Science & Environment

Coronavirus wastewater surveillance expands to communities across Oregon

By Jes Burns (OPB)
Ashland, Ore. Aug. 27, 2020 1 p.m.

Wastewater testing is a relatively new science, but could provide critical information for measuring coronavirus spread in local communities.

A wastewater surveillance program designed to help communities detect and potentially track the coronavirus will be significantly expanding its footprint in Oregon.

The state is providing $1.2 million to researchers at Oregon State University to start analyzing samples from more than 40 wastewater treatment plants across the state.


“The idea was to do greater Oregon with this survey,” said OSU environmental engineer Tyler Radniecki, adding all the plants chosen had to serve at least 6,000 people and be located outside the Portland metro area.

People infected with coronavirus shed the virus in their feces. When flushed, the virus enters the sewer system and flows with everything else to the wastewater plant for processing. Researchers have developed a way to detect the virus in water samples taken from sewers.

“Working in collaboration with the treatment plants, we’ll be getting samples from them once a week, checking those samples for the presence of SARS-CoV-2 [coronavirus] and the reporting the results back to [the Oregon Health Authority] … and county health authorities,” he said.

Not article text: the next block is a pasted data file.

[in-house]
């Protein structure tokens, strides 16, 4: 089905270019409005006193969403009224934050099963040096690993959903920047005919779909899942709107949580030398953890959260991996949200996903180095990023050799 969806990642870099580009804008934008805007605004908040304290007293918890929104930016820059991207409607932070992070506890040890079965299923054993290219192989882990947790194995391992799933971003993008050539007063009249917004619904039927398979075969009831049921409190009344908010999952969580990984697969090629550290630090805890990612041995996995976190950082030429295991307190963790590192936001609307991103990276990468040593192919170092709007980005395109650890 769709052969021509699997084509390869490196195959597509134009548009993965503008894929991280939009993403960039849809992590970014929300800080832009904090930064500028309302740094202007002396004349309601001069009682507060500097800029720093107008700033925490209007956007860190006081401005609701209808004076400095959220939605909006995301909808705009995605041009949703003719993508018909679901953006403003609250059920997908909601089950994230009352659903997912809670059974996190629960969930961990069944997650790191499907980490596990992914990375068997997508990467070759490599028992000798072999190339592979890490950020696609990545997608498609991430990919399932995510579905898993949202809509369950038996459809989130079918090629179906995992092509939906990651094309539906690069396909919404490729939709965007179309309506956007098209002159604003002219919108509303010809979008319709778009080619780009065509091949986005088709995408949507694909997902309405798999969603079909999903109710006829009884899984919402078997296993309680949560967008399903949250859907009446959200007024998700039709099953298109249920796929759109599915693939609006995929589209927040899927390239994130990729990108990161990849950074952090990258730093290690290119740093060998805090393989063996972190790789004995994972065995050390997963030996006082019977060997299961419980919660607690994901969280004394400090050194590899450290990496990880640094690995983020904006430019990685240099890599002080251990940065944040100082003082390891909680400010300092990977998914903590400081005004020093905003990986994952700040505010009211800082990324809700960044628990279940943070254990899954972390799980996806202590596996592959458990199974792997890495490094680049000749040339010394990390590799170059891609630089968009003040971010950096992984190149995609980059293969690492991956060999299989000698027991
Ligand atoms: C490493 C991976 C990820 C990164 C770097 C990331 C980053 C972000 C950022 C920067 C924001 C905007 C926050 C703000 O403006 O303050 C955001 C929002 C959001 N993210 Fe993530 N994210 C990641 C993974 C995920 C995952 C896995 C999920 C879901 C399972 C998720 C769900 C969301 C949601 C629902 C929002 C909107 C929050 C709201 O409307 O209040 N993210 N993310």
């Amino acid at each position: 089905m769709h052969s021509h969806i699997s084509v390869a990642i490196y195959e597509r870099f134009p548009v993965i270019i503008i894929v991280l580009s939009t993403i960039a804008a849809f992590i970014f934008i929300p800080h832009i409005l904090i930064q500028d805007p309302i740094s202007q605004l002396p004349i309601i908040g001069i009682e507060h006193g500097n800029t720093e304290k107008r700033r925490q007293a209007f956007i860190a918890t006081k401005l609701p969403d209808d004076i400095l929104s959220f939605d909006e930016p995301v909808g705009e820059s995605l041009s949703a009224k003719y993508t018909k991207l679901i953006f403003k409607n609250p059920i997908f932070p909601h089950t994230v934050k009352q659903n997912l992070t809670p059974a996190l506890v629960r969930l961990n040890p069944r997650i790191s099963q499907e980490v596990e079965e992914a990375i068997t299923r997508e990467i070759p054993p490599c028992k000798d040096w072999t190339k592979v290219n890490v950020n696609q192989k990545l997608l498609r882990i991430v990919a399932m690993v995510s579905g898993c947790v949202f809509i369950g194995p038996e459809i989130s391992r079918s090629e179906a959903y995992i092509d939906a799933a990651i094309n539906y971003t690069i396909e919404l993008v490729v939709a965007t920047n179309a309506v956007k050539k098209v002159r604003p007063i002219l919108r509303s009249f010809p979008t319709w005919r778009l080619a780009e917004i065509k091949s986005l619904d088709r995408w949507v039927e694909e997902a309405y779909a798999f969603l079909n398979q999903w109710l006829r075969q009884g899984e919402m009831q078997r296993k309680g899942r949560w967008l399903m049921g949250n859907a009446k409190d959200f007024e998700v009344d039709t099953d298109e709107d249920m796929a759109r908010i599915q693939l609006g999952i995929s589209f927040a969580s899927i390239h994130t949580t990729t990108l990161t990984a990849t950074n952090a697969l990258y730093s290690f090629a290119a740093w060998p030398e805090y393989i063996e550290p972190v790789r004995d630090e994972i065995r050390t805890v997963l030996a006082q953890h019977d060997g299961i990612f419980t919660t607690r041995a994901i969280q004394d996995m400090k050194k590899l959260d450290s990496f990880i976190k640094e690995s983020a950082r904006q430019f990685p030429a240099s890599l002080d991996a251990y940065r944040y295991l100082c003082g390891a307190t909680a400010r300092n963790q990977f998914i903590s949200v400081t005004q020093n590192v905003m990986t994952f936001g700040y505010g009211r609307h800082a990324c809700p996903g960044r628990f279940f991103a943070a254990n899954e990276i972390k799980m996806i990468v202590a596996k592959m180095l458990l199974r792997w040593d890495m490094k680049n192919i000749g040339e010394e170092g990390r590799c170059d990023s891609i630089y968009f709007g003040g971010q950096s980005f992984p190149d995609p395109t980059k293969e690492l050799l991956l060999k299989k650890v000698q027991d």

This kind of wastewater disease testing is a relatively new science, which had previously been deployed in other countries to detect polio.

With coronavirus, there’s still quite a bit scientists don’t know about how much virus people shed, how long it’s viable in the sewer system, and exactly how sensitive the testing needs to be to accurately detect virus in the water. Consequently, researchers say wastewater surveillance cannot yet indicate how many people in a community are infected with the virus.

“What we hope to be able to identify is … if the COVID-19 virus is present in these communities and … over time as we continue to be able to sample every week, we’ll be able to see [if] the infection in that community getting stronger or weaker or staying stable over time,” Radniecki said.

This kind of information can be valuable to health officials and decision makers as they try to adjust social distancing restrictions in order to control the spread of COVID-19.

The OSU project has previously done focused testing in several communities where outbreaks were underway, including Newport, Bend and Hermiston.

The weekly testing will include these communities and add others from Brookings and Astoria to Klamath Falls, Ontario and The Dalles. With the OHA grant, the program is funded for 2 1/2 years.

Radniecki says they are sending out the sampling kits to participating treatment plants this week. He says he hopes to get the first round of water samples back in early September to begin analysis in the lab.